Workshops, child-friendly visits and a Day of Action: Exodus Nederland

Categories: COPENews2015

Exodus focuses on the family system of prisoners including children to provide support and shelter for ex-prisoners and their families. On 12 June, they held a Day of Action in The Hague including panel discussions with organisations to discuss how to protect the rights of children of prisoners, and held a meeting with members of Parliament and young adults who had experienced parental imprisonment. See here for more information in Dutch and in English.

Throughout the year Exodus has organised workshops entitled “Vrij Verantwoord Vaderschap” (Fatherhood responsibility workshops) in which fathers in prison exercise together while discussing issues such as fatherhood, their children’s needs and how best to interact with their children’s caregiver at home. The organisation works to make the fathers aware of their children’s needs and the ways in which they can interact with them during their stay in prison and after. This is currently being carried out in four prisons in the Netherlands and Exodus hopes to expand to a fifth later this year.

Their Parents, Children and Detention programme is in place in 26 prisons across the country. This programme supports child-friendly visits in prison and, with the help of 200 volunteers, the programme reaches between 400 and 600 children per year. Finding better ways to reach out to children with imprisoned parents is one of the main goals of the organisation because, in most cases, it is the prisoners who ask to see their children. There are, however, more and more cases of social workers and other adults who work with children reaching out to Exodus to help facilitate visits. Exodus provides support for prison visits, as well as at home support and during the detention process.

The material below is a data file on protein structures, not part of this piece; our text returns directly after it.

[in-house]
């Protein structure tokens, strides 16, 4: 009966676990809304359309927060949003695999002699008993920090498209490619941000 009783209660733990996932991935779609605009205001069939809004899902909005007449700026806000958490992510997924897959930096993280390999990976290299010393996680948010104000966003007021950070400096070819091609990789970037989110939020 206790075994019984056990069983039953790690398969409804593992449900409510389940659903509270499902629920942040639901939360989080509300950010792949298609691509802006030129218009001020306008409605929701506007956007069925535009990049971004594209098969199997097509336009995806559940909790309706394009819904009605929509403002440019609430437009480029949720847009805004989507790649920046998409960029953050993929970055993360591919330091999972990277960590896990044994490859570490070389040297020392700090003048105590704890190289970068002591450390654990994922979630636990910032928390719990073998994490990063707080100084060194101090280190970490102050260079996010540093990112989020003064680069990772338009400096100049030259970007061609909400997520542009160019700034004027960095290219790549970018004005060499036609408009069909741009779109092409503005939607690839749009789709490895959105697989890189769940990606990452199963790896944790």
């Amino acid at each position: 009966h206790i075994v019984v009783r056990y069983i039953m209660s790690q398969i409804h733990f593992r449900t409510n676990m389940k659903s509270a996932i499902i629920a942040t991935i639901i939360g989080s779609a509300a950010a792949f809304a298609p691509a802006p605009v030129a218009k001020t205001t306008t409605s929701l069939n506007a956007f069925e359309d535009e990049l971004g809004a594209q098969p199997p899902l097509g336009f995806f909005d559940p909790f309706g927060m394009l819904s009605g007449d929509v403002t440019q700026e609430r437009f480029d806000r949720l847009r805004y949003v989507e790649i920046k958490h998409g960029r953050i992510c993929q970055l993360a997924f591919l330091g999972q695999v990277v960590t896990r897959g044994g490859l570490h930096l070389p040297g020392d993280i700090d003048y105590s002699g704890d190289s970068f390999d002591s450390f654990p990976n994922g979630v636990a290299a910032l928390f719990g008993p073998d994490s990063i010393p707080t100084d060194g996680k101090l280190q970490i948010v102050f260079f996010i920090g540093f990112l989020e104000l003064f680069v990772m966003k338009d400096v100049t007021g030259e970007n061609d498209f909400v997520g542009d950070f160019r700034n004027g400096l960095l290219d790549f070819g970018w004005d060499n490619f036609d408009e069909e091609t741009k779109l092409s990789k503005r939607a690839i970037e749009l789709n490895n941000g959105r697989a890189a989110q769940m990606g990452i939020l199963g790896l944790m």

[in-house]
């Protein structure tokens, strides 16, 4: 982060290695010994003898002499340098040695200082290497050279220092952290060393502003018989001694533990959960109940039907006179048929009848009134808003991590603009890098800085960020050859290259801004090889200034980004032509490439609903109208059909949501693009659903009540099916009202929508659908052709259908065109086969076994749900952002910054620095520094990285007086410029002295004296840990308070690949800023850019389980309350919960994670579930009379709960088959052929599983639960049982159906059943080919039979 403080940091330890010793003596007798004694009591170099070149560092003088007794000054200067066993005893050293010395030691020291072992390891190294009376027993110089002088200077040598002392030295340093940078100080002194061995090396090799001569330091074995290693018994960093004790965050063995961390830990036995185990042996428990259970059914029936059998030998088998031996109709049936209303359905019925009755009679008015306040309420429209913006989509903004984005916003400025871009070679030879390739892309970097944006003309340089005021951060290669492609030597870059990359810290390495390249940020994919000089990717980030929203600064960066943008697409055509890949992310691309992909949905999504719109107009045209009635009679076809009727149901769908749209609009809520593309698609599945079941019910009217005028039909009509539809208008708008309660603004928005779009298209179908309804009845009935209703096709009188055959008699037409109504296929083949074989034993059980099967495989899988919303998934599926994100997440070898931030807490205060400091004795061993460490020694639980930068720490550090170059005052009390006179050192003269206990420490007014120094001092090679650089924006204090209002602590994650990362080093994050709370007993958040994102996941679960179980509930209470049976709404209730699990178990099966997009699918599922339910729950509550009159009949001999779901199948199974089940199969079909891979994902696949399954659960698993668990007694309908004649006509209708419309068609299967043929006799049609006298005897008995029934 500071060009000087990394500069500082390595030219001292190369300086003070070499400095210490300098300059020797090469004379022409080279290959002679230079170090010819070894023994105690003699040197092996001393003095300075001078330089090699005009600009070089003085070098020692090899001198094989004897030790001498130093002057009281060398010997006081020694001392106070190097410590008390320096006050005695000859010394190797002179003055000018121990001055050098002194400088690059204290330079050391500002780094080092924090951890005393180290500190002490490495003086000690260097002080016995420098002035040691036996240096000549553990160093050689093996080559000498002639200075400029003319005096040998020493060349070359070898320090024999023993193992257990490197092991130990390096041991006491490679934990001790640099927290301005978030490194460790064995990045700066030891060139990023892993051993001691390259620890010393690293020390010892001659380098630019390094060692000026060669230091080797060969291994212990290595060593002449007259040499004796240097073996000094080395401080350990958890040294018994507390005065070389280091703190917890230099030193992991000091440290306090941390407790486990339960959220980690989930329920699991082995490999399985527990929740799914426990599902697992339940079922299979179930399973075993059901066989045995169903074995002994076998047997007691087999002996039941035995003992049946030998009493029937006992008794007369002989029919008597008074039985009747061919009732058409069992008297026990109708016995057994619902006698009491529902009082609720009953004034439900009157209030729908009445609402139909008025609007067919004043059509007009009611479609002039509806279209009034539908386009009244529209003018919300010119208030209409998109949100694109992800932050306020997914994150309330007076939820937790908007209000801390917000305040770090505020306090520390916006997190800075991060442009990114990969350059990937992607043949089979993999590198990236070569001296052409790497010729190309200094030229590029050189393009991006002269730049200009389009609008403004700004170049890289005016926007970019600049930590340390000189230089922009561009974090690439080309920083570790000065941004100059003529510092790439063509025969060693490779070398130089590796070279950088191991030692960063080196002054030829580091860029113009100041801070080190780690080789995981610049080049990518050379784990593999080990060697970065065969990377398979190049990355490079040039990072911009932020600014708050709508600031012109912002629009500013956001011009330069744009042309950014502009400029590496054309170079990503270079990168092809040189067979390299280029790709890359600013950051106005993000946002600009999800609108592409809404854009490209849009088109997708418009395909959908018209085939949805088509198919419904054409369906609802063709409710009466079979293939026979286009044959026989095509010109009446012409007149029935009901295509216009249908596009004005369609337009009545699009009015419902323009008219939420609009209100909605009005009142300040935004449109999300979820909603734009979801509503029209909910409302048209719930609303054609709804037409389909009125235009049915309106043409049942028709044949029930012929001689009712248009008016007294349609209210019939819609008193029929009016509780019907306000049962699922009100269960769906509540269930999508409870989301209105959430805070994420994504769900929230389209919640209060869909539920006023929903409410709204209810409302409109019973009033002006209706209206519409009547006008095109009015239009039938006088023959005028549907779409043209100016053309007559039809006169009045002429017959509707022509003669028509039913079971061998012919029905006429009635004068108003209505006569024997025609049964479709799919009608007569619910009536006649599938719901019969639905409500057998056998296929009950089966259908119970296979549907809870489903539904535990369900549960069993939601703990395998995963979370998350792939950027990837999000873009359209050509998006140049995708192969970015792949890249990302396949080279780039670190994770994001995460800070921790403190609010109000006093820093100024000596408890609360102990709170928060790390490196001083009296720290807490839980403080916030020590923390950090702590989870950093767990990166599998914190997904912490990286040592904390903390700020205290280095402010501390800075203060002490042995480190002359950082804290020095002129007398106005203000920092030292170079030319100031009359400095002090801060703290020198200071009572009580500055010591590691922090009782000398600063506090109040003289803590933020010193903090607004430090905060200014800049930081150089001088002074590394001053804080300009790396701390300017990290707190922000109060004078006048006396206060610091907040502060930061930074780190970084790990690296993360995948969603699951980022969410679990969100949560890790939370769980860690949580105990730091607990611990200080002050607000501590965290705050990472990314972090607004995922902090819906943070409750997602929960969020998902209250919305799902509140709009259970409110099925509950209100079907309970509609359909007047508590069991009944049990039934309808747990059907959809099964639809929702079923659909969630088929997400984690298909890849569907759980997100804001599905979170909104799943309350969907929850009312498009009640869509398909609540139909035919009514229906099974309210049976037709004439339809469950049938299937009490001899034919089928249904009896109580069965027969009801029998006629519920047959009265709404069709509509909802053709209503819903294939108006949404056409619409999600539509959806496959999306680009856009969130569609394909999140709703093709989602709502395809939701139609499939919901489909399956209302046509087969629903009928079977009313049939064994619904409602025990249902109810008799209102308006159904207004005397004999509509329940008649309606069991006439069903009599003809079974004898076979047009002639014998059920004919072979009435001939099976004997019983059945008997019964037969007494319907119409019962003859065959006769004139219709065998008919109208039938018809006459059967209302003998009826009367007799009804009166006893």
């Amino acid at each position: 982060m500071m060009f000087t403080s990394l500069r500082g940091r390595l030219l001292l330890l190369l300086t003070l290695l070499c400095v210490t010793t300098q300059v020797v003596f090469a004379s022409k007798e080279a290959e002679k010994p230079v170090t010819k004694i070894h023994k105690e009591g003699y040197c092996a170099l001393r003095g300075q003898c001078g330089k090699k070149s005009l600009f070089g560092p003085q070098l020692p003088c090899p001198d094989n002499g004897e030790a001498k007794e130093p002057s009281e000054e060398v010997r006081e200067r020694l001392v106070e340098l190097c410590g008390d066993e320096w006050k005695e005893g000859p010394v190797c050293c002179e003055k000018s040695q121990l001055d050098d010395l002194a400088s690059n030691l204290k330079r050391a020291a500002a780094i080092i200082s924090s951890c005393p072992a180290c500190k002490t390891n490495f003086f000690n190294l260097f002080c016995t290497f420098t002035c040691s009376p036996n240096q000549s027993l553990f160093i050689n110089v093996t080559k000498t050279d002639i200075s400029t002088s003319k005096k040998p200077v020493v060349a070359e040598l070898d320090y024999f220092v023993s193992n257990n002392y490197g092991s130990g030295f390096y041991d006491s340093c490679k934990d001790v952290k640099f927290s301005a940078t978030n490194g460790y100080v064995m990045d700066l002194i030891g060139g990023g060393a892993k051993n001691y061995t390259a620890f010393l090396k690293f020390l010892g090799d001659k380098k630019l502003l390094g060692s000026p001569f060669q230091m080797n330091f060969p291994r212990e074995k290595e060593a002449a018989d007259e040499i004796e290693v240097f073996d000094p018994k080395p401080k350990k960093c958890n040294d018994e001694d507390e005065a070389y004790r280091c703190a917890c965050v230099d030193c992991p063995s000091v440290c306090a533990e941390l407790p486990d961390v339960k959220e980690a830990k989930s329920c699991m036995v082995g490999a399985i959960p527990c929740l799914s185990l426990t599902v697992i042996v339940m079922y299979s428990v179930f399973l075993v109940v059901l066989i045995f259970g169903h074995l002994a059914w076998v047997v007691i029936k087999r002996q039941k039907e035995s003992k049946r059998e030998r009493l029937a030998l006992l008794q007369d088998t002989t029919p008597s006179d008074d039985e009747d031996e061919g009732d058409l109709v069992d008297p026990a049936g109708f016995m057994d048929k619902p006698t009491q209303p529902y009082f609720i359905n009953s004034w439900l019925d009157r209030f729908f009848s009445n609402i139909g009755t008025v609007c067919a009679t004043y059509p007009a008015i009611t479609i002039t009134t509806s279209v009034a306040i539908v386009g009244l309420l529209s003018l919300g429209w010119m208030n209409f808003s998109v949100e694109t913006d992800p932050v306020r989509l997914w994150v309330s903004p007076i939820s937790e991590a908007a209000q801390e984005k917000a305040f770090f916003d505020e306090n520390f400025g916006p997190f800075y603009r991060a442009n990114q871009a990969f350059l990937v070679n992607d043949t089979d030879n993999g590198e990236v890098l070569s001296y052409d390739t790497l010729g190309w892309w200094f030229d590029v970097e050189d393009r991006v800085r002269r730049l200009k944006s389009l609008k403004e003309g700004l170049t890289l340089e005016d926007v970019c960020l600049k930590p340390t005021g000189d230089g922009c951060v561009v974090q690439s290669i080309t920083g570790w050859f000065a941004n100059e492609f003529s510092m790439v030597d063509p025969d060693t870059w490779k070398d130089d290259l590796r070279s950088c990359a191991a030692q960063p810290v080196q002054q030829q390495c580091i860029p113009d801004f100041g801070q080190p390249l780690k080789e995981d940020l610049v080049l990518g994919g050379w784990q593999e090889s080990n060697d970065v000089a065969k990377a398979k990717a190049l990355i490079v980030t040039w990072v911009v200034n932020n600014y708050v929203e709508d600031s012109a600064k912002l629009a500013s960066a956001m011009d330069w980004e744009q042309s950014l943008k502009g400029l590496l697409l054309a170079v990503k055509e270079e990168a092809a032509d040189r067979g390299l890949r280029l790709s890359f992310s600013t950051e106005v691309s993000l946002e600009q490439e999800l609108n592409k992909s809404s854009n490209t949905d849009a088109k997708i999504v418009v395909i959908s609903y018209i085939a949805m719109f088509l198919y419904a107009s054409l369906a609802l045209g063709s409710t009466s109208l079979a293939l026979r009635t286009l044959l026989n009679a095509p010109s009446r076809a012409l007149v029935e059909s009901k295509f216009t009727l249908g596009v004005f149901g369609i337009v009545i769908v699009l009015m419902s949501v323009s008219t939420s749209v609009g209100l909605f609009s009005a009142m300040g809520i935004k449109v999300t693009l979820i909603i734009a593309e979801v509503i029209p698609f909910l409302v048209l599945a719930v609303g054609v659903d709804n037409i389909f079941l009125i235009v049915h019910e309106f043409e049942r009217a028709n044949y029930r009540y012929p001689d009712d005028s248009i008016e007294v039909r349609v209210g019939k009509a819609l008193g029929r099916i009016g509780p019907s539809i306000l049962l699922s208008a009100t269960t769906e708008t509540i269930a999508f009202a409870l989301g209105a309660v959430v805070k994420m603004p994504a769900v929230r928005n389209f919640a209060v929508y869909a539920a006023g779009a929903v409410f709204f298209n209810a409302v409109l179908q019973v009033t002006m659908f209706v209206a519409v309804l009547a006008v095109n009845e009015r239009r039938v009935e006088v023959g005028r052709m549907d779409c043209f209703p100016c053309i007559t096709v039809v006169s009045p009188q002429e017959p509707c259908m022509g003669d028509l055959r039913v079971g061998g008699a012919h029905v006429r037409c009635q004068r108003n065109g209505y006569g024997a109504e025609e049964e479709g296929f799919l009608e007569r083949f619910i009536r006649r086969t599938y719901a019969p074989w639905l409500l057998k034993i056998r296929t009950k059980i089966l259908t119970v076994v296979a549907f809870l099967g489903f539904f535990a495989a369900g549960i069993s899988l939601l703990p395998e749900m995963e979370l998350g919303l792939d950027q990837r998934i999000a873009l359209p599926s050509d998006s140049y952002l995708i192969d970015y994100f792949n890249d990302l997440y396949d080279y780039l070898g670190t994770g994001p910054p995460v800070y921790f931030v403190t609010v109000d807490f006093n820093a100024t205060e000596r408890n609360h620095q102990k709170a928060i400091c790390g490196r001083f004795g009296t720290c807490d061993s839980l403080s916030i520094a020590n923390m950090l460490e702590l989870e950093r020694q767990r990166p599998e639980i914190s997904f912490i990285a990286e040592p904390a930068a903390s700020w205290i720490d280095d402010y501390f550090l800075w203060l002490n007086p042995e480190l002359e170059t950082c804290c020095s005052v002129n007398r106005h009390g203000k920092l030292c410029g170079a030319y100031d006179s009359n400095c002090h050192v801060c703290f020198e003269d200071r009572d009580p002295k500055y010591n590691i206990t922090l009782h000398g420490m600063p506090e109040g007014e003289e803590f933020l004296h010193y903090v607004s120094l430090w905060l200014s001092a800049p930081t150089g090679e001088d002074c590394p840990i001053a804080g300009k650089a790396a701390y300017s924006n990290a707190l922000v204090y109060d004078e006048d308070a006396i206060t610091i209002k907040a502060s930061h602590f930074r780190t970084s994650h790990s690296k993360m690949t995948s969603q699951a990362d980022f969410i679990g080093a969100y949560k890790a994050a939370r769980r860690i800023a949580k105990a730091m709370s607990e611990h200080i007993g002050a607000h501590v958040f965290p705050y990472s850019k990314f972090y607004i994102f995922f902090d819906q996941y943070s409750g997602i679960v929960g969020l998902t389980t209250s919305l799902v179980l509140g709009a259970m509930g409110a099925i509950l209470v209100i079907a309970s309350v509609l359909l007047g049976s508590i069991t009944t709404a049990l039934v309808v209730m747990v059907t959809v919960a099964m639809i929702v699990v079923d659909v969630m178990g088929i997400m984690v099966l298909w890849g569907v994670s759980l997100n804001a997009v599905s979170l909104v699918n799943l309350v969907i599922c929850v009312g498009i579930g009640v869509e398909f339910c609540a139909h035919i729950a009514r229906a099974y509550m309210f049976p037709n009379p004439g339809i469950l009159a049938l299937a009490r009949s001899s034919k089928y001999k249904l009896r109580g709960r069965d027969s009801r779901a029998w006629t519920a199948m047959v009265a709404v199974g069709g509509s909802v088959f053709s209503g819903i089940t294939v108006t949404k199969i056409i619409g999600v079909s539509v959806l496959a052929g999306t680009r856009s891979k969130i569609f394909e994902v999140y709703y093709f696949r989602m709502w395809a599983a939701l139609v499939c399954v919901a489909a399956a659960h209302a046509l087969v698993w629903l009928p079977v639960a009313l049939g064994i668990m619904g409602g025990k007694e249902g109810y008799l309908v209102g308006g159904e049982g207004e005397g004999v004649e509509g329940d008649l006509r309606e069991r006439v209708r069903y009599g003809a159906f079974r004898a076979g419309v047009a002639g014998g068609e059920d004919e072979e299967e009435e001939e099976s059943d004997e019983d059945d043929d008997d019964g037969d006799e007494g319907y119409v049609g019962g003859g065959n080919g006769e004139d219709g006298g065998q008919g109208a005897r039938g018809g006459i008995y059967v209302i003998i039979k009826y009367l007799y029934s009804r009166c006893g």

On 31 October, Exodus will hold its first peer group session with children of prisoners and the volunteers who support them. It will be a time for discussion, in order to help them better understand their situation, as well as a time for relaxation, playing games, painting, and eating together. This is an exciting project because for many of the children it will be the first time they have the chance to talk about their feelings with other young people in a similar situation to theirs.

Exodus has also been a part of a process of restorative justice in the Netherlands. The framework, developed in 2014, has seen the launch of a working group this year that has members from more than 20 organisations working with victims of crime and/or offenders. Exodus brings the rights of the children and caregivers at home into the discussion, as well as the right to a better life for the detainee.

Finally, they continue to develop new volunteer activities in order to best support children and families. These activities include making contact with parents who are imprisoned abroad and helping ex-prisoners (who were part of the halfway houses provided by Exodus) with their newly (re)found life at home with visits with their children.

For more information, please visit: www.exodus.nl

 

Author: Hannah Lynn